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Android 8 uses stackable file sytem called sdcardfs, which emulates FAT32 on ext4 on the data partition. Does sdcardfs recognize the ext4 file system and journaling?
In other words, files written using sdcardfs has journal history information created?

On Android 8 it's not clear how the journaling works e.g. can it be used to recover data? Is the new data written to empty fresh areas or first the deleted areas are used?

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Does Android 8 has journaling enabled in its ext4 files system?

It depends on a few factors. OEMs can possibly disable journaling e.g. on system partition as it's always supposed to be used R/O. These days ext4 and f2fs are commonly used filesystems on Android, so first make sure you have ext4 on userdata partition. f2fs is by-origin a log-structured filesystem which is a circular buffer, that's what a journal is but the functionality differs.

Filesystems are part of Linux kernel, not Android (AOSP) itself. ext4 by default is created with journal, though it depends on mke2fs.conf, and can be disabled with mke2fs or tune2fs option -O ^has_journal. Journaling support can be checked from filesystem features by executing tune2fs -l /dev/block/bootdevice/by-name/userdata | grep has_journal (or use dm-0 block device if userdata has FDE) but it requires root. As alternate if mount | grep 'on /data' shows data={journal|ordered|writeback} option then journal is enabled for sure.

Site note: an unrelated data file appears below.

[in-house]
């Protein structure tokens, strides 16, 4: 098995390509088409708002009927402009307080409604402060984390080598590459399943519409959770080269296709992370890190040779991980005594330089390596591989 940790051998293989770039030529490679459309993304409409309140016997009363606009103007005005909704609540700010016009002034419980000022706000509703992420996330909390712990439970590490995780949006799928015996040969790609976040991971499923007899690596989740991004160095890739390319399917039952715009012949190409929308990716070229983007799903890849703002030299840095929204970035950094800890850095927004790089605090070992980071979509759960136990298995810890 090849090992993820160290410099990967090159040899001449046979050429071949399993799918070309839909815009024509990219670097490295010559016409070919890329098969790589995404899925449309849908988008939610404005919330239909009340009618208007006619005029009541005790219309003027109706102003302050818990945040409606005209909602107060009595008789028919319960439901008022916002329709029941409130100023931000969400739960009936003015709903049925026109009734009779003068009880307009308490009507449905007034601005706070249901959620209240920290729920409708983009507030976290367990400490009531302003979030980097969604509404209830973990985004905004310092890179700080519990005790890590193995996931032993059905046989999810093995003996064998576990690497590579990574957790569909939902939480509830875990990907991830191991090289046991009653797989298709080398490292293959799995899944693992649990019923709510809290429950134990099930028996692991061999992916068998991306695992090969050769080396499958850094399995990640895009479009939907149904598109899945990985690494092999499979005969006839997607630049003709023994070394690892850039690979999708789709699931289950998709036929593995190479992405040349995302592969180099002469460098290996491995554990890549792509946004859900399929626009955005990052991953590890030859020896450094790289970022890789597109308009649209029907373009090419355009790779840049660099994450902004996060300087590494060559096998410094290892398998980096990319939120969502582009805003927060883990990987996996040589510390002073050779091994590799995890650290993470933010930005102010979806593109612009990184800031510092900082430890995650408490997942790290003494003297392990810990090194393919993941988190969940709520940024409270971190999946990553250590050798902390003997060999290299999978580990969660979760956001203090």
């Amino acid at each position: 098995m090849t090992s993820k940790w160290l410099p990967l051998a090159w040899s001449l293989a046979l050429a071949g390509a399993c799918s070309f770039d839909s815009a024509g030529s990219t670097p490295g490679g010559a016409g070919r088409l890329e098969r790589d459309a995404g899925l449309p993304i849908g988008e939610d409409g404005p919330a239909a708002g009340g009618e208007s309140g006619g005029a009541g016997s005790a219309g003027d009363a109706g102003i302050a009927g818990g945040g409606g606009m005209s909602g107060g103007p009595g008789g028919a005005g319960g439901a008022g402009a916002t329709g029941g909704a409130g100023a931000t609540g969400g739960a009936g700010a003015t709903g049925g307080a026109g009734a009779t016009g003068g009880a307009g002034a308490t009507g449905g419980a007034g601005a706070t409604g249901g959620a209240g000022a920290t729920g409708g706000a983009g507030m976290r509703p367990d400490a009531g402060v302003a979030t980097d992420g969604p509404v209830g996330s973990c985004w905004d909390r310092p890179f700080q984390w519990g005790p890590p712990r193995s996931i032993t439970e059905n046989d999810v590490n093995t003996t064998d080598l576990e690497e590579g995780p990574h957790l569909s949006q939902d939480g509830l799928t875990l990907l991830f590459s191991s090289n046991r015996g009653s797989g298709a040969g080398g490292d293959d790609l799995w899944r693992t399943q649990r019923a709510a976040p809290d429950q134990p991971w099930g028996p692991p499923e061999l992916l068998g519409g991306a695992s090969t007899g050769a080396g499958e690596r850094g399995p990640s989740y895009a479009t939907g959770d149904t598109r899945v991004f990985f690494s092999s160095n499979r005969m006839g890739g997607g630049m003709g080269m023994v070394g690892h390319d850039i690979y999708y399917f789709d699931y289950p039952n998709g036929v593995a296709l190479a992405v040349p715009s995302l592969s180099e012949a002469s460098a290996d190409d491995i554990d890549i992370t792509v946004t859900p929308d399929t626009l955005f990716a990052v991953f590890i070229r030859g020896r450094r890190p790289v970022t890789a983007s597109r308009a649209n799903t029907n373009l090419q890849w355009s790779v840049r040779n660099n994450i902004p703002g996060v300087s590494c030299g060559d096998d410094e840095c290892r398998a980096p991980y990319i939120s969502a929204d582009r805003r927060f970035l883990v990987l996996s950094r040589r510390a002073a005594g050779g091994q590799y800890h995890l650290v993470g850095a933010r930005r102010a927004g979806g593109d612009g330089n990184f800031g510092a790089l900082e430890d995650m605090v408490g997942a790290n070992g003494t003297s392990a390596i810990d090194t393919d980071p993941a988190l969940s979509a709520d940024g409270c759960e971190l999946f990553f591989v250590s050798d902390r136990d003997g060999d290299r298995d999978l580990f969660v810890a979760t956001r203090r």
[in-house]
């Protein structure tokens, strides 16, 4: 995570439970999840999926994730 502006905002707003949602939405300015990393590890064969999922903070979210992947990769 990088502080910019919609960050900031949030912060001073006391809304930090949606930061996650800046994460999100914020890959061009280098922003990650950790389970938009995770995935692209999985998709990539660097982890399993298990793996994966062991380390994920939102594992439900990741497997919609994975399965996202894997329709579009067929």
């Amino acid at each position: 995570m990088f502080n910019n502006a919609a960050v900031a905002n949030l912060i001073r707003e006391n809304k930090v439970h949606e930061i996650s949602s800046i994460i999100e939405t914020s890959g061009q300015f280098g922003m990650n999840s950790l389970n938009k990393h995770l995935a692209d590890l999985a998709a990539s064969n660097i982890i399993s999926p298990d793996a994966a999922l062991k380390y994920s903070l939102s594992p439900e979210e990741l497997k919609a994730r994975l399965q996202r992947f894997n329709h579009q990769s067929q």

Does sdcardfs recognize the ext4 file system and journaling?

sdcardfs itself doesn't have a journal, but since emulated filesystem is stacked over /data/media (which is ext4), the files created through sdcardfs are recorded in underlying filesystem's journal.

On Android 8 it's not clear how the journaling works e.g. can it be used to recover data?

Yes definitely, if you have root already and the data isn't overwritten. We have tools like extundelete which are very effective. But do consider factors like TRIM and others described below and in given links.

Is the new data written to empty fresh areas or first the deleted areas are used?

Well that's a different question, again it has nothing to do with Android. The question is how often a filesystem overwrites deleted data blocks and it's not simple to answer. Create a new ext4 filesystem, create a file foo inside it and delete it. Create new file bar and it will take the inode block and data blocks freed by foo. Delete bar and create file baz, it will occupy the same space. However in actual things are complicated. Will the data blocks of deleted file be immediately overwritten or not depends on whats the size of new file is, how much fragmented your filesystem is, how much free LBAs you have before the logical location of deleted file etc.

PS:
Things are different on f2fs, it's the Flash Friendly FileSystem, so as a wear-leveling strategy it preferably writes data to new empty blocks (free segments), so that FTL doesn't have to Erase cells, trying to reduce the E/P counts on flash memory. Later it does background garbage collection (GC) synchronized with FTL to release LBAs corresponding to deleted data. But the tools like debugfs aren't readily available for f2fs to explore deleted inodes and to lookup corresponding data blocks from journal. So from data recovery's view, f2fs isn't very friendly (AFAIK and experienced).

RELATED: What Makes Recovery of Deleted Data Difficult / Impossible?

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